It exfoliates your skin.
It teaches you to control your body temperature and improves your ability to manage the cold.
It reduces blood pressure.
It also reduces cholesterol.
It boosts the immune system, increasing your white blood cell counts. The cold water acts a mild antagonist, activating and training your immune system.
It gets you out of heated, chlorinated pools, which aren’t as good for your body.
It gives you space, time and freedom to work on your swimming technique.
It improves muscle growth and development, particularly strengthening your triceps, back and shoulders.
It immerses you in cold and allows less strained movement, soothing any vestigial muscular aches.
It might help you to stop smoking. If you spend more time relying on your lungs you might be encouraged to stop sending smoke there.
It shuffles your exercise regime. Physically, the act of wild swimming puts you in an environment you’re not used to. This adds an element of fun and exploration that can encourage you to do more exercise.
What it does for your heart…
It boosts vitality and even improves your sex life. There are a few tales about men having to bathe their testicles in cold water to improve their ardour and fertility. Then again, those might just be excuses for a cooling ol’ testicle bath.
It makes you feel liberated
It instils a sense of adventure in you.
It enhances your knowledge of biodiversity – travelling down waterways you’re much more likely to encounter rare flora and fauna.
After swimming in rivers, ponds, tarns and lakes, it eventually brings you to the ocean. It’s hard not to fall further in love with our Blue Planet when you start dipping your toes in these colossal expanses.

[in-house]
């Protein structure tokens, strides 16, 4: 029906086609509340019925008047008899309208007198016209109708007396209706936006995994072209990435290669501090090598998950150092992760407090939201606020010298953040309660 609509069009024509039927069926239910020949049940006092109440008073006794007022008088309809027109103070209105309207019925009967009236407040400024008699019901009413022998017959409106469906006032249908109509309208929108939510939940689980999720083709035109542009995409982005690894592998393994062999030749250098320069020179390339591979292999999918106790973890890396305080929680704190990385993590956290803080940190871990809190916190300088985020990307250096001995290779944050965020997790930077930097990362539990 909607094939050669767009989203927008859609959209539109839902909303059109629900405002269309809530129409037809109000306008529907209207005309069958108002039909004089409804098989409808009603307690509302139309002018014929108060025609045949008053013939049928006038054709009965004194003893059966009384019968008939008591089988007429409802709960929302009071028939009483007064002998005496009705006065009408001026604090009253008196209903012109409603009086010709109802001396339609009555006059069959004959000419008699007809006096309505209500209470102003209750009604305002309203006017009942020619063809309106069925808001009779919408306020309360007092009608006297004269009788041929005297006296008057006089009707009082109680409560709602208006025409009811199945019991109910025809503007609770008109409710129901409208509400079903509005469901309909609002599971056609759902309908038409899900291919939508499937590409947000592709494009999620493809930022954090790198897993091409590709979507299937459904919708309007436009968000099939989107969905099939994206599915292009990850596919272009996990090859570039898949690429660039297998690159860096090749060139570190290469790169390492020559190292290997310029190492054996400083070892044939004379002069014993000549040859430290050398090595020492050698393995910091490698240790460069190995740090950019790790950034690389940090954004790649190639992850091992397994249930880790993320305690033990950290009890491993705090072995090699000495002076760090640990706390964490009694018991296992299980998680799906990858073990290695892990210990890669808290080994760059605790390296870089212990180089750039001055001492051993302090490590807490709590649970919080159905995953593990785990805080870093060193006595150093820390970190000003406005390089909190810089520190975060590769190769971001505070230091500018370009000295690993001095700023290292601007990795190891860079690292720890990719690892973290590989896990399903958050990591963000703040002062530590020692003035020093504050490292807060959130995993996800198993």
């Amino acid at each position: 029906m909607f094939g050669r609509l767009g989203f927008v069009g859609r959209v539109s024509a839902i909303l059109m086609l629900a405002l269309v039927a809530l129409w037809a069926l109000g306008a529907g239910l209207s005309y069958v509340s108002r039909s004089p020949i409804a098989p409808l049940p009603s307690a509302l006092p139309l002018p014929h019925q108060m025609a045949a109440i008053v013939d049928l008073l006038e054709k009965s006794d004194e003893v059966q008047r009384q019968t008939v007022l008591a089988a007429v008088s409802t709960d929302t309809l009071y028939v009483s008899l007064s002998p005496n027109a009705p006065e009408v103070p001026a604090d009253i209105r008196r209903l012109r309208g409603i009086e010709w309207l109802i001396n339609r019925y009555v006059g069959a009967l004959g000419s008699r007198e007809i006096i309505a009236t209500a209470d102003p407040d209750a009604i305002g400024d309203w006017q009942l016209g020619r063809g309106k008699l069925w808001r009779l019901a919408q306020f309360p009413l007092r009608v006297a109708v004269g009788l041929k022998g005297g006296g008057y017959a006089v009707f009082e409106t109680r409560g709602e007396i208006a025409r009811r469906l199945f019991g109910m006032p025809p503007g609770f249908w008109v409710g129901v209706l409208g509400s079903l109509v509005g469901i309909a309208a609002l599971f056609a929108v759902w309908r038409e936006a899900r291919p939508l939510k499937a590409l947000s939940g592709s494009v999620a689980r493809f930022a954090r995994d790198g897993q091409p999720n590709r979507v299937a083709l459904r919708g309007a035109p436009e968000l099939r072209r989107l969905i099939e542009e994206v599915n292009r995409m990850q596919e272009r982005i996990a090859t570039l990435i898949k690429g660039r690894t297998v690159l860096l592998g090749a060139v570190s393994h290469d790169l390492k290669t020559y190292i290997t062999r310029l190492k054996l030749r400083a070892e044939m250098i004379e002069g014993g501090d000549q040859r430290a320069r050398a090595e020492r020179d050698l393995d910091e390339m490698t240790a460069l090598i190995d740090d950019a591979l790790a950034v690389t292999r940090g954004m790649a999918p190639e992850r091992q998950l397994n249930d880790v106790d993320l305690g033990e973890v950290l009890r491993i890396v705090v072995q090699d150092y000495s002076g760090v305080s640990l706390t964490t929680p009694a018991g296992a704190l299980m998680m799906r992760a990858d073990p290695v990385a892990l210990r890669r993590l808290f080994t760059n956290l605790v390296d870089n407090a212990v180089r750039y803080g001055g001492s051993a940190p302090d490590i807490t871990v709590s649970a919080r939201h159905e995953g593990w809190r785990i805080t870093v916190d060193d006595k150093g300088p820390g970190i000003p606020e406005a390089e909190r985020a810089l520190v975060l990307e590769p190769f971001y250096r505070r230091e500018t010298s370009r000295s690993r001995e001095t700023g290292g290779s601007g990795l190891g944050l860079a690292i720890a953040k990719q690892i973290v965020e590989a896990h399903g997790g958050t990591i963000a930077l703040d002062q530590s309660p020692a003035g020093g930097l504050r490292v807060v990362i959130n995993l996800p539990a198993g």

It’s a good laugh.
It takes you back to your primal roots. There’s evidence that Neanderthals used to pull huge catfish from the shallows and filleted them on the shores. Further back, there’s more evidence suggesting that our ape descendants foraged and learnt to walk upright in waist-deep water.
Following on from the last one, Sir Alistair Hardy suggested that swimming outdoors is about more than pleasure – it’s an experience that goes to the very core of the human condition.
It takes you down the road less travelled and gives you a taster of the pioneer spirit.
It increases your chances of one-day swimming wild with intelligent and colossal cetaceans. Who doesn’t want to swim with whales and dolphins?
You discover a new kind of bravery in wild swimming legends like Lynne Cox, Lewis Pugh and Martin Strell.
It’s a gateway to other aquatic sports you might grow to love – free diving, scuba diving, tombstoning…
You earn respect from hardy locals. Head for a swim in a cold body of water and you usually earn some points from the local country folk.
It introduces you to parts of cities you never knew existed – I had no idea how many lidos, ponds and green spaces there were in London!
It doesn’t discriminate – anyone can swim, regardless of race, physique, gender, age, etc…
It introduces you to a friendly, inclusive community of like-minded enthusiasts (check out the Outdoor Swimming Society if you’re in the UK).
You learn to love the Speedo. I used to be embarrassed in anything other than baggy board shorts – now I rock my Speedos with pride. This is the skimpy, unflattering uniform of all swimmers and you should enjoy being part of the tribe!
There you have it ladies and gents… that’s fifty reasons to throw on your suit and make a dash for the nearest source of cold water. Leap into a still tarn, sprint into the ruffled ocean or dive over your neighbour’s sprinkler system – just get out there, be happy and keep swimming wild!